Other key elements of MAS’ guidance, which is open for public consultation until mid-December, include a multi-year approach to facilitate a more comprehensive assessment of climate-related risks, a holistic treatment of risks that enables better risk discovery, consideration of environmental risks and transparency to support accountability.

Once the final guidelines are issued, Singapore’s central bank will provide a phase-in period of 12 months for financial institutions to implement them.

Moving past disclosures to transition planning

While many governments and regulators in major economies now require firms to disclose climate-related risks and opportunities, there remains a huge gap in sustainability ambitions and detailed plans to realise them.

In an analysis done in February, the non-profit disclosure system CDP found that fewer than one in 200 companies who submit climate-related data to the platform have credible climate transition plans.

As a result, central banks, standard setting bodies and regulators are increasingly turning their focus to transition planning to close this gap. The inaugural climate-related disclosures standard issued by the International Sustainability Standards Board (ISSB) in June, for instance, included several provisions relevant to transition planning.

Last November, the Glasgow Financial Alliance for Net Zero (GFANZ), a global coalition of financial institutions committed to reaching net-zero emissions by 2050, released its recommendations and guidance for net-zero transition planning for financial institutions, developed in close consultation with ISSB, Taskforce for Climate-related Financial Disclosure (TCFD) and the UK TPT.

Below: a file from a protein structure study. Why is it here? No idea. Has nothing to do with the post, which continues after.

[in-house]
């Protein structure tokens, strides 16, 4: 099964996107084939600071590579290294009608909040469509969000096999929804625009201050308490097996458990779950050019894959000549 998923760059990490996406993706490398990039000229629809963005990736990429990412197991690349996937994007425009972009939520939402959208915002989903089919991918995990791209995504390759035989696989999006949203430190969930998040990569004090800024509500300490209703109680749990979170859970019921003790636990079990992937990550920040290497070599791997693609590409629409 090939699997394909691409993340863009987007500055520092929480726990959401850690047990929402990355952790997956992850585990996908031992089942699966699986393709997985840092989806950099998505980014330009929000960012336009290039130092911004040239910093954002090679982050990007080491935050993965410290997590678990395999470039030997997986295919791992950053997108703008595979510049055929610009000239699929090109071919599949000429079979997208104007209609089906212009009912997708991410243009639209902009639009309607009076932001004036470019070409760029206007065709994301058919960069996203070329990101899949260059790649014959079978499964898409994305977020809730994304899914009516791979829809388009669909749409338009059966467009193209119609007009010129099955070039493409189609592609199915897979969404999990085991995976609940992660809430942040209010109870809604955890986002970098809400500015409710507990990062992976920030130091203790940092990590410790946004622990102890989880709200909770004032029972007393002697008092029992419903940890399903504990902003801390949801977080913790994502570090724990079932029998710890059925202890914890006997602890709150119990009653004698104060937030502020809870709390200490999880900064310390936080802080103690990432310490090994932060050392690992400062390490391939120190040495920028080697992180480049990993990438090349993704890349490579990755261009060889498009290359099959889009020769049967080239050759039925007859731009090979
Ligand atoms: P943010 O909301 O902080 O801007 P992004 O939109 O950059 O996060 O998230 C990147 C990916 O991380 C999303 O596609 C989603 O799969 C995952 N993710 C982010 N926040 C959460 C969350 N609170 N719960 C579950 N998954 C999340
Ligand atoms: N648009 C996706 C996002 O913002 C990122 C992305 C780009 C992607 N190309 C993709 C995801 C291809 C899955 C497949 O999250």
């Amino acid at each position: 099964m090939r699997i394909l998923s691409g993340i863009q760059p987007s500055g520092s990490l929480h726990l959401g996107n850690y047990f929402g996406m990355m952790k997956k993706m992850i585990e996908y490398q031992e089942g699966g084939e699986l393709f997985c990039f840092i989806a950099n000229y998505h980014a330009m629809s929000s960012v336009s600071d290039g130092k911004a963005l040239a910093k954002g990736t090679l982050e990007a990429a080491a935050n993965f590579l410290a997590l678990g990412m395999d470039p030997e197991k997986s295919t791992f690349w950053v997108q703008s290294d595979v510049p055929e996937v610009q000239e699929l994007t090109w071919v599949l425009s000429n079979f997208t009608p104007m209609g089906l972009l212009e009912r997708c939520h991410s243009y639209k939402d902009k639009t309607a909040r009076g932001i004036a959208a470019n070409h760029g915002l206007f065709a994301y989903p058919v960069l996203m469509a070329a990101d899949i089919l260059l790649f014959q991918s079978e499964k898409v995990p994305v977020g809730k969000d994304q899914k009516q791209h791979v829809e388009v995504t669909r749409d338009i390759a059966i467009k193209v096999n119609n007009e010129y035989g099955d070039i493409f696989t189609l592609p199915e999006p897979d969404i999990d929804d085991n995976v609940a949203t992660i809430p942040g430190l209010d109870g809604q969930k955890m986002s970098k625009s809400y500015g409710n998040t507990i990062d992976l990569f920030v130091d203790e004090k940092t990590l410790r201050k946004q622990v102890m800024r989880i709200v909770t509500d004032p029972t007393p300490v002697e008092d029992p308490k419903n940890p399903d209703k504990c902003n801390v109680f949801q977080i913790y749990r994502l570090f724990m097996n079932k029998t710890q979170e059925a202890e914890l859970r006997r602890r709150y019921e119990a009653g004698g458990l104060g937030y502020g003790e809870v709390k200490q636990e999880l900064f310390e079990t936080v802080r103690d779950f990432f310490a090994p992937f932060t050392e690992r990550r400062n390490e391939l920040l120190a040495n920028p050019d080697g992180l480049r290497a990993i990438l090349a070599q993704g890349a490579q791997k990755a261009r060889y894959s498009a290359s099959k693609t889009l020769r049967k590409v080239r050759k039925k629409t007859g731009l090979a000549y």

Closer to home, the Hong Kong Monetary Authority issued a set of principles to guide banks in their net-zero transition planning last month.

Just last week, the Association of Southeast Asian Nations (Asean) released a new transition finance guidance where companies in the region will need to demonstrate how they intend to transition their operations to access financing for transition activities, in line with the existing Asean taxonomy.

Under the first iteration of this guidance, entities that are not yet fully Paris agreement-aligned but committed to addressing any material gaps in their transition plans within the next two years could potentially be eligible for transition financing.

Clarity needed over when divestment is the next step

While experts have largely endorsed the MAS’ emphasis on active engagement over divestment, they point out that there may come a point where continued engagement – after exhausting escalation processes through bilateral meetings, shareholder collaboration or shareholder resolutions – proves to be ineffective.